Maybe it seems like an odd connection to make, but to me it’s perfectly logical.  I think creativity is something that resides within you.  You bring it to bear on all of the things you do in your life.  Creativity doesn’t seep into you from the outside, it’s something from within that colors the way you perceive the world.  It’s an internal logic all of its own, personal to you, that allows you to see connections where others don’t.  That’s one thing about it that makes it so wonderful.

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The Expectations Game

White Tree No. 4 (Know Your Heart)I don’t know about you, but every time I begin to work on a new image – or write a new blog post, or post something on social media, or generally do anything that requires a degree of effort and creativity – I play the expectations game.  The image in this post, “Know Your Heart (White Tree No. 4),” was no exception.  What is the expectations game?  It’s having an expectation for an end result, and being intimidated by that expectation as you begin to work on the task.

The expectations game can take many forms.  Sometimes it’s internal:  my last image was good, will this one be?  The capture was perfect, are my editing skills sufficient to realize that potential?  Sometimes it’s external:  my last image was well received, will this one be?  I usually work in this kind of subject matter, will people abandon me if I try something new?

The intimidation created by the expectations game can be a real problem.  Sometimes it hinders creativity, such as wherein you use the same, safe methods and practices over and over again, because they’ve worked for you in the past.  Other times it closes you off to potential avenues for growth and learning, such as wherein you don’t share your work with other people for fear of rejection.  In its worst form, it can stop you from working at all.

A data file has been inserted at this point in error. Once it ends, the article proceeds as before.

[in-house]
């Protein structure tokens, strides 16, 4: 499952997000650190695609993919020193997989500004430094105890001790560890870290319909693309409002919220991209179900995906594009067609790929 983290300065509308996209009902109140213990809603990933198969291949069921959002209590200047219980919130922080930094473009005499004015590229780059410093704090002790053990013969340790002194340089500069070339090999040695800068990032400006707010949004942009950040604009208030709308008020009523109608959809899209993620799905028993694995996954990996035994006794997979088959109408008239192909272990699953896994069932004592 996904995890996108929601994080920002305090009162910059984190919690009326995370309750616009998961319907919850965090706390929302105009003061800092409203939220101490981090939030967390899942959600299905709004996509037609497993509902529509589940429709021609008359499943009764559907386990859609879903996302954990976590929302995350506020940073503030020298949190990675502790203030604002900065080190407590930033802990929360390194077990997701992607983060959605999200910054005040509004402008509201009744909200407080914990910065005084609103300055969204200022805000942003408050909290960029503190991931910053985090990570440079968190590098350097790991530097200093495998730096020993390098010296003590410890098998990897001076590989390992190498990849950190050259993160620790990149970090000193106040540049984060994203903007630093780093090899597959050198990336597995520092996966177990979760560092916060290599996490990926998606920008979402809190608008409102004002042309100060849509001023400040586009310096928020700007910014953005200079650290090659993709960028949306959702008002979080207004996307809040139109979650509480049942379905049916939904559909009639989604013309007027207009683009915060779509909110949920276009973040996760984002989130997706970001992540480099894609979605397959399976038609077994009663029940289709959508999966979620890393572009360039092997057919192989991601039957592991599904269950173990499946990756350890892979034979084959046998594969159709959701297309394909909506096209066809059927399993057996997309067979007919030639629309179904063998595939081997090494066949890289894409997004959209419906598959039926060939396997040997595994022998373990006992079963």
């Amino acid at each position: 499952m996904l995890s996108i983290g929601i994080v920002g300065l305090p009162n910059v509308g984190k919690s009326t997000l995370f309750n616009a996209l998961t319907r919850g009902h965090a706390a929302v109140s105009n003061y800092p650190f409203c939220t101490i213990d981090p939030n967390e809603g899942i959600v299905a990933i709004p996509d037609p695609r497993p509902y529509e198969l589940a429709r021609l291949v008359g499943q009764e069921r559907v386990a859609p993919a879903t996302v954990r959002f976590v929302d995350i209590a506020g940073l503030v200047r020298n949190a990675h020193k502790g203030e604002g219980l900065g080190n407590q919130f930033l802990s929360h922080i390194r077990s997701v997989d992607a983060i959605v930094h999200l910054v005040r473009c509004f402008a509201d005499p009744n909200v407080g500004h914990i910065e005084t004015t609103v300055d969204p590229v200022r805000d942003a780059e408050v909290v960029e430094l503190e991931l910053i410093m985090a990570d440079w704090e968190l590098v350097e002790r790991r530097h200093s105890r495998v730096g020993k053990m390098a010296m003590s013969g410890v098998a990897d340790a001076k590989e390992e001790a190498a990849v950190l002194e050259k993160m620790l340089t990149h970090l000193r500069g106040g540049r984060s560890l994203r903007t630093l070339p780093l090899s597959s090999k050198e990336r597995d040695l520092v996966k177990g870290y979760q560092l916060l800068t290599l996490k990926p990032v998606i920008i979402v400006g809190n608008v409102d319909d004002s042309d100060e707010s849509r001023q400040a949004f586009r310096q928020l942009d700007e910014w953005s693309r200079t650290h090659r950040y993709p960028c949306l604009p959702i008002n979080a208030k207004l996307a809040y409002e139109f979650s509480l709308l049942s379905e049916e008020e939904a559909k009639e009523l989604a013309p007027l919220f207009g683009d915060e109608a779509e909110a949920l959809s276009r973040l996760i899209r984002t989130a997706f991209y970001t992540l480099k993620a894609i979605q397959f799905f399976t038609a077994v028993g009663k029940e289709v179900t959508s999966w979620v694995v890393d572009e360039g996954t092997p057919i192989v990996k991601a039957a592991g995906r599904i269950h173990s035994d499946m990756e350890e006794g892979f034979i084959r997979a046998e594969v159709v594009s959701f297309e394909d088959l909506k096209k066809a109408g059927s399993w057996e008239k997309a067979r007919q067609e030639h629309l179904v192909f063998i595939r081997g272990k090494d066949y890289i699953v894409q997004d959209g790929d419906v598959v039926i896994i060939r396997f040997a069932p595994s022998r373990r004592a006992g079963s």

How do you win the expectations game?  Don’t play.

Easier said than done!  In fact, I doubt that I personally ever will be able to eliminate the expectations game entirely.  But, expectations can be managed.  One way I manage expectations is to realize that not every image I make will be the best image I’ve ever made.  Not every new image needs to be better than the previous one.  If you pause to consider for a moment, hopefully you will conclude (as I have) it’s unlikely this could ever be the case for anyone, and it’s unreasonable to expect it to be so.  Instead, if an image I make meets a minimum threshold of quality – a threshold set by me, designed to reflect both my own objective and subjective considerations of what satisfies me – then I consider it a success.  I find this approach has worked well for me, allowing me both to keep my expectations in check for any individual image I’m working on, and to produce a body of work that, if it pleases no one else, at least has pleased me.